16 September 2014
The following reflections of Missouri Chief Justice Mary R. Russell make up her most recent Justice Matters column.
Many milestones exist in our country’s history, which are often forgotten. Perhaps equally as important as July 4th, but little remembered, is September 17th, 1787 – the date when the United States Constitution was signed inPhiladelphia.
Drafted 227 years ago and totaling just 4,543 words, including signatures, the United States Constitution is considered to be the oldest and shortest surviving written constitution of any national government in the world. The authors of the constitution provided a written charter for a new federal government and developed a framework that would provide balance and freedom, taking into account federal and state interests, as well as individual human rights. Once signed, the Constitution needed to be ratified by at least nine of the 13 states. This was accomplished in June of 1788 and the Constitution officially took effect.
Probably the most familiar part of the United State Constitution is the Bill of Rights, the first 10 amendments to the Constitution that recognizes our basic rights. It was two years after the Constitution was signed that Congress gave its approval to the Bill of Rights. Hallmarks in the Bill of Rights include the freedom of speech, freedom of religion, freedom to bear arms, freedom of press and many more.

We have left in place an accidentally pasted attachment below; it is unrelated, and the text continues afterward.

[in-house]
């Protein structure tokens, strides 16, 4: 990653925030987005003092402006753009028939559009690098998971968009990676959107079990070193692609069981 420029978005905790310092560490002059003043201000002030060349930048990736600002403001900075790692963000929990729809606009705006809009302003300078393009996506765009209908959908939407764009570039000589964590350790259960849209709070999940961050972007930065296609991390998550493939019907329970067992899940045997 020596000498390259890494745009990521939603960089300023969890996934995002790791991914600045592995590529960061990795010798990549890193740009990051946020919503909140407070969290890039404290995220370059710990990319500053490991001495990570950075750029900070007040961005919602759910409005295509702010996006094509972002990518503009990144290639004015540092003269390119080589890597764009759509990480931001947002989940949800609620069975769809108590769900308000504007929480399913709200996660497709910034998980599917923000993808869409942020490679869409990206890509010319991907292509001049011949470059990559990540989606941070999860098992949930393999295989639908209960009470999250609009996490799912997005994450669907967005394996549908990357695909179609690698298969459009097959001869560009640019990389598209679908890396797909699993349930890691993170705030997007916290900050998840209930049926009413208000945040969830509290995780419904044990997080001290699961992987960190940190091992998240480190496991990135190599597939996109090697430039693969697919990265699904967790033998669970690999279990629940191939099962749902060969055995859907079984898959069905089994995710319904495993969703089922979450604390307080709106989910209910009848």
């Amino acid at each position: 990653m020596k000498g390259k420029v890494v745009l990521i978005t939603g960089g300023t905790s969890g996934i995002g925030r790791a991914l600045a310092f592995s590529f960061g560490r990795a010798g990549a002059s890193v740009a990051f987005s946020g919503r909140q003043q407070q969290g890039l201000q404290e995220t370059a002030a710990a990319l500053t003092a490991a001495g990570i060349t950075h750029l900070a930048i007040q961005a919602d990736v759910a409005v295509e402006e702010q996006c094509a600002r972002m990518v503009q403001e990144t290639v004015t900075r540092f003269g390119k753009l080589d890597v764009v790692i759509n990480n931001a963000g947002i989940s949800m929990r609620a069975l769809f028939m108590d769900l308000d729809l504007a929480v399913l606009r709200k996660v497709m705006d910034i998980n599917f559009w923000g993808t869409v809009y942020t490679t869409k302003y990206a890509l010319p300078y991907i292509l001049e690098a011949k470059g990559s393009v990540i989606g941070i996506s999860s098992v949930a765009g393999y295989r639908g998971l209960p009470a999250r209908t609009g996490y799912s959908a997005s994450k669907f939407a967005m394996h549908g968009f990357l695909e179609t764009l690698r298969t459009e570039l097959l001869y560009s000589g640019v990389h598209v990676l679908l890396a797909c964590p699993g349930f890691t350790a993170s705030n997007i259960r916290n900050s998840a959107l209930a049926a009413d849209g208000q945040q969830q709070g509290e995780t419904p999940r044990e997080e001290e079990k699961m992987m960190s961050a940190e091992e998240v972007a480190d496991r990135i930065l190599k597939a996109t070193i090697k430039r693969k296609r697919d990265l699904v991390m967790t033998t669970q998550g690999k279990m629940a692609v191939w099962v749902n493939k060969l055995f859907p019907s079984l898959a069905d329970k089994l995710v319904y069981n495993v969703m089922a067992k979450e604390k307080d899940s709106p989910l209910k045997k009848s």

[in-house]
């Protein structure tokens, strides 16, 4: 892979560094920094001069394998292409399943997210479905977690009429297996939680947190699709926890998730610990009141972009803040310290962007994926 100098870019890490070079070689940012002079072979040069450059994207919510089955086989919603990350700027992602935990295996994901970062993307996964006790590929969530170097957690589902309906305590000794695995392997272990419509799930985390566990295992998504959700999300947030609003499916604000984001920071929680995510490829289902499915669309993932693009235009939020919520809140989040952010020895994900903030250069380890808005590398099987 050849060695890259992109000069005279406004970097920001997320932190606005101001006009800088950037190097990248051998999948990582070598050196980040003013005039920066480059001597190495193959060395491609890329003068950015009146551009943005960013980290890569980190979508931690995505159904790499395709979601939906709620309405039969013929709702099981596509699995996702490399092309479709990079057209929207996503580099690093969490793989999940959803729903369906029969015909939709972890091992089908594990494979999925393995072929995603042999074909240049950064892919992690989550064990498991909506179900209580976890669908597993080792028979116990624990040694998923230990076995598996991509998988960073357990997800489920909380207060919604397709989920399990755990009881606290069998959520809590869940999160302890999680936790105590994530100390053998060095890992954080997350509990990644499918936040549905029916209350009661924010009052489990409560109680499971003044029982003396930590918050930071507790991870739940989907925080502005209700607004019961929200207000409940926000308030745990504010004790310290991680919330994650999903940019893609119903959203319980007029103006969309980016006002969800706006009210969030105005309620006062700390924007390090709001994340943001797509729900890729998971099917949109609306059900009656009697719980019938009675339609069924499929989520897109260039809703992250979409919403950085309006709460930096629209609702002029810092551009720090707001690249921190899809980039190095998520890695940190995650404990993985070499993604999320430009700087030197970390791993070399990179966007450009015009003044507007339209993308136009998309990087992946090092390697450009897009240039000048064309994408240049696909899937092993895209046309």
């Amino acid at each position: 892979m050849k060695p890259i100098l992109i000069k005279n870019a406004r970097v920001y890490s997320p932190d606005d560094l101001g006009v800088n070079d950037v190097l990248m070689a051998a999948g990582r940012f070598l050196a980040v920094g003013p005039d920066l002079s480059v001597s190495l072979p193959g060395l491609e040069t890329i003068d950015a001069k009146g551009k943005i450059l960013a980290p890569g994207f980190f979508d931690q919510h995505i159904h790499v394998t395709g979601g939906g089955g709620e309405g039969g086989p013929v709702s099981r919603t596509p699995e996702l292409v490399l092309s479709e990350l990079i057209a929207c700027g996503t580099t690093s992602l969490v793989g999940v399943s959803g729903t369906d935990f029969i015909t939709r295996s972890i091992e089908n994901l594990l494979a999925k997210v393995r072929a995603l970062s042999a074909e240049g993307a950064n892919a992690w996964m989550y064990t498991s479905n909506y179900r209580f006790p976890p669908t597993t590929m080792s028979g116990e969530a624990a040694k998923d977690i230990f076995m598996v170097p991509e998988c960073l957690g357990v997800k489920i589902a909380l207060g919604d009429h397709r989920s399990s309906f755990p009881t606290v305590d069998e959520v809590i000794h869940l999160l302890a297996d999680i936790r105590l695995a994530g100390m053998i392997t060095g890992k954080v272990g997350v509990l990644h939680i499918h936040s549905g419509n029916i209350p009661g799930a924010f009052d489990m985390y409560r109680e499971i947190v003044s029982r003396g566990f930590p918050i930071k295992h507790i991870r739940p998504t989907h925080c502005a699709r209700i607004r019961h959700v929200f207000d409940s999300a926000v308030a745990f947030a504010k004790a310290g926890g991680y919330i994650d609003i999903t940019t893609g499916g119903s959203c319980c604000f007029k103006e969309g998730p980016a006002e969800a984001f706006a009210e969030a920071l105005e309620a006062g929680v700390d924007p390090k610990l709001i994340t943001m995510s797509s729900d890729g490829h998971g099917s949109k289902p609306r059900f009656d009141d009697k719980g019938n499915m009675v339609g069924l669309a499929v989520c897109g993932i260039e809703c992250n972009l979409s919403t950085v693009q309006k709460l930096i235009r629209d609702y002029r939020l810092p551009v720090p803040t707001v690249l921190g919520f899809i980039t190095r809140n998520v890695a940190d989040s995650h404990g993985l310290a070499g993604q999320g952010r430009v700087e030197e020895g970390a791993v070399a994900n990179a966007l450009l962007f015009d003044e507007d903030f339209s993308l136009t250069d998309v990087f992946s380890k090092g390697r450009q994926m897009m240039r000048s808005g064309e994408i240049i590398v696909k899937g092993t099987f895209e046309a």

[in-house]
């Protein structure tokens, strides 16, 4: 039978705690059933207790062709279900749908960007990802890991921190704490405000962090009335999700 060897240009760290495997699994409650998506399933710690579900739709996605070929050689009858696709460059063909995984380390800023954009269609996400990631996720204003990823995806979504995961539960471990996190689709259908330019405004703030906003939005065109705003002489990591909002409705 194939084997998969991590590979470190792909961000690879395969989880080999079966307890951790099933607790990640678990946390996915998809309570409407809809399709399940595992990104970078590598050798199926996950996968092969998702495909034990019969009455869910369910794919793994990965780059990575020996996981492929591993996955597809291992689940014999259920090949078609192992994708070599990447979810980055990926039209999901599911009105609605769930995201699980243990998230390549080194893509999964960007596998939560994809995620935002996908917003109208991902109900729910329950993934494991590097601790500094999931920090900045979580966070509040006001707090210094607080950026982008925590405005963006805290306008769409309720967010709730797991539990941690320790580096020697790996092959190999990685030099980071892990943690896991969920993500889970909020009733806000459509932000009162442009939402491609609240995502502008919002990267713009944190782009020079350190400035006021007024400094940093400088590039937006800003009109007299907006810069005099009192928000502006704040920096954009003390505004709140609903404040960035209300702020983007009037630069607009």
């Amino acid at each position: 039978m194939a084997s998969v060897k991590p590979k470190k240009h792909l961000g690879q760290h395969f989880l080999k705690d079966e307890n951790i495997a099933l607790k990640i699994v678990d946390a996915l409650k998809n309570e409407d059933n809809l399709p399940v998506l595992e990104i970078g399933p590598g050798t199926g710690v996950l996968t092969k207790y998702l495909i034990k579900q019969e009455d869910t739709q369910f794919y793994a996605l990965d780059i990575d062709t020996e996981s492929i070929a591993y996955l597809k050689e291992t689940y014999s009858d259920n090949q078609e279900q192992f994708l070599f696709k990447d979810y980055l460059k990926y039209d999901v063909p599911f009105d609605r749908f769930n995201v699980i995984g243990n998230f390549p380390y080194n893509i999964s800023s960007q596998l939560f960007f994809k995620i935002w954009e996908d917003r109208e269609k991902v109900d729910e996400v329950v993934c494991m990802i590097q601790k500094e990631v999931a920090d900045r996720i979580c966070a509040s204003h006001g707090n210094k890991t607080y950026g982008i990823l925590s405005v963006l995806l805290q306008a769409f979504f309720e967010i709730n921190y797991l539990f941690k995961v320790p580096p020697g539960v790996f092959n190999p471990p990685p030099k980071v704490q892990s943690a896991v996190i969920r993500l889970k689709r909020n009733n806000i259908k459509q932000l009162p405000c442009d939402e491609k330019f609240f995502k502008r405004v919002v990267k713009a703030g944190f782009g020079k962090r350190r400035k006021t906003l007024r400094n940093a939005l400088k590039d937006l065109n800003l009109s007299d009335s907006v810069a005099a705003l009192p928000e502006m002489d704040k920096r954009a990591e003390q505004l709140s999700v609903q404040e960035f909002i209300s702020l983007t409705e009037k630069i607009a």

It would be difficult to imagine a single day of life in the United States without the liberties granted in the Bill of Rights. Think about waking up in the morning and not being able to read the news in the newspapers and online or even watch it on television. How would you feel if you could not worship in the manner you desire? Imagine not being able to bear firearms to go hunting. Would you accept a government that could punish you simply for criticizing it?
Our job as judges is to make sure the government does not infringe on the liberties granted to all persons in the Bill of Rights. Many of the cases we encounter encompass important issues such as the right to be free from unlawful searches and seizures, the right against self-incrimination as well as rights to a jury trial and to an attorney.
The Bill of Rights affects our lives every day, and so we should appreciate that we have it as a part of our Constitution, and that we live in a country that protects those rights. I encourage everyone to read all 10 amendments to the United States Constitution, and always remember the many rights and protections we all have against government intrusions on our liberties.
As we celebrate Constitution Day, it was probably said best by Calvin Coolidge, our 30th President: “To live under the American Constitution is the greatest political privilege that was ever accorded to the human race.”